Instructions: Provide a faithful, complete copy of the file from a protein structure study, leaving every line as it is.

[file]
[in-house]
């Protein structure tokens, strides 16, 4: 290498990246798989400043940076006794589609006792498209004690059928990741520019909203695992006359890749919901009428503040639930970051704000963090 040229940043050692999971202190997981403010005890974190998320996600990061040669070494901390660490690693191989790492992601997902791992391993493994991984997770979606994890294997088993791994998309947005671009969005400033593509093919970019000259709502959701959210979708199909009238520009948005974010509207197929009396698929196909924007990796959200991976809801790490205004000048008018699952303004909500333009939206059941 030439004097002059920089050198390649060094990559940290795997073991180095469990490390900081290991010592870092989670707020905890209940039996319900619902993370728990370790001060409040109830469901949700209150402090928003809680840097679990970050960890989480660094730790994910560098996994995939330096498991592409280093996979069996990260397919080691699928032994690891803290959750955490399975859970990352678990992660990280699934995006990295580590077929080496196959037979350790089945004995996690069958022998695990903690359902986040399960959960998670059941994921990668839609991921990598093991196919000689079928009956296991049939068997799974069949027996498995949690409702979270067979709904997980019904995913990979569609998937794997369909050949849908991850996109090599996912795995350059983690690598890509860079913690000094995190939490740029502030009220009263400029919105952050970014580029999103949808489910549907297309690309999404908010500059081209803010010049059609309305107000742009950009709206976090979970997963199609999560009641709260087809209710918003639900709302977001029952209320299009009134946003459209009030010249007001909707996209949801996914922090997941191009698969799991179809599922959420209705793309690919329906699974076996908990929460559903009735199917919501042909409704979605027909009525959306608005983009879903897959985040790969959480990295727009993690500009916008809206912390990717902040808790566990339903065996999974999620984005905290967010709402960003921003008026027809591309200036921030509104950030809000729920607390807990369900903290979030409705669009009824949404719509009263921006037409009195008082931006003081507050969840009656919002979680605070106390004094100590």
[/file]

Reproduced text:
[in-house]
């Protein structure tokens, strides 16, 4: 290498990246798989400043940076006794589609006792498209004690059928990741520019909203695992006359890749919901009428503040639930970051704000963090 040229940043050692999971202190997981403010005890974190998320996600990061040669070494901390660490690693191989790492992601997902791992391993493994991984997770979606994890294997088993791994998309947005671009969005400033593509093919970019000259709502959701959210979708199909009238520009948005974010509207197929009396698929196909924007990796959200991976809801790490205004000048008018699952303004909500333009939206059941 030439004097002059920089050198390649060094990559940290795997073991180095469990490390900081290991010592870092989670707020905890209940039996319900619902993370728990370790001060409040109830469901949700209150402090928003809680840097679990970050960890989480660094730790994910560098996994995939330096498991592409280093996979069996990260397919080691699928032994690891803290959750955490399975859970990352678990992660990280699934995006990295580590077929080496196959037979350790089945004995996690069958022998695990903690359902986040399960959960998670059941994921990668839609991921990598093991196919000689079928009956296991049939068997799974069949027996498995949690409702979270067979709904997980019904995913990979569609998937794997369909050949849908991850996109090599996912795995350059983690690598890509860079913690000094995190939490740029502030009220009263400029919105952050970014580029999103949808489910549907297309690309999404908010500059081209803010010049059609309305107000742009950009709206976090979970997963199609999560009641709260087809209710918003639900709302977001029952209320299009009134946003459209009030010249007001909707996209949801996914922090997941191009698969799991179809599922959420209705793309690919329906699974076996908990929460559903009735199917919501042909409704979605027909009525959306608005983009879903897959985040790969959480990295727009993690500009916008809206912390990717902040808790566990339903065996999974999620984005905290967010709402960003921003008026027809591309200036921030509104950030809000729920607390807990369900903290979030409705669009009824949404719509009263921006037409009195008082931006003081507050969840009656919002979680605070106390004094100590």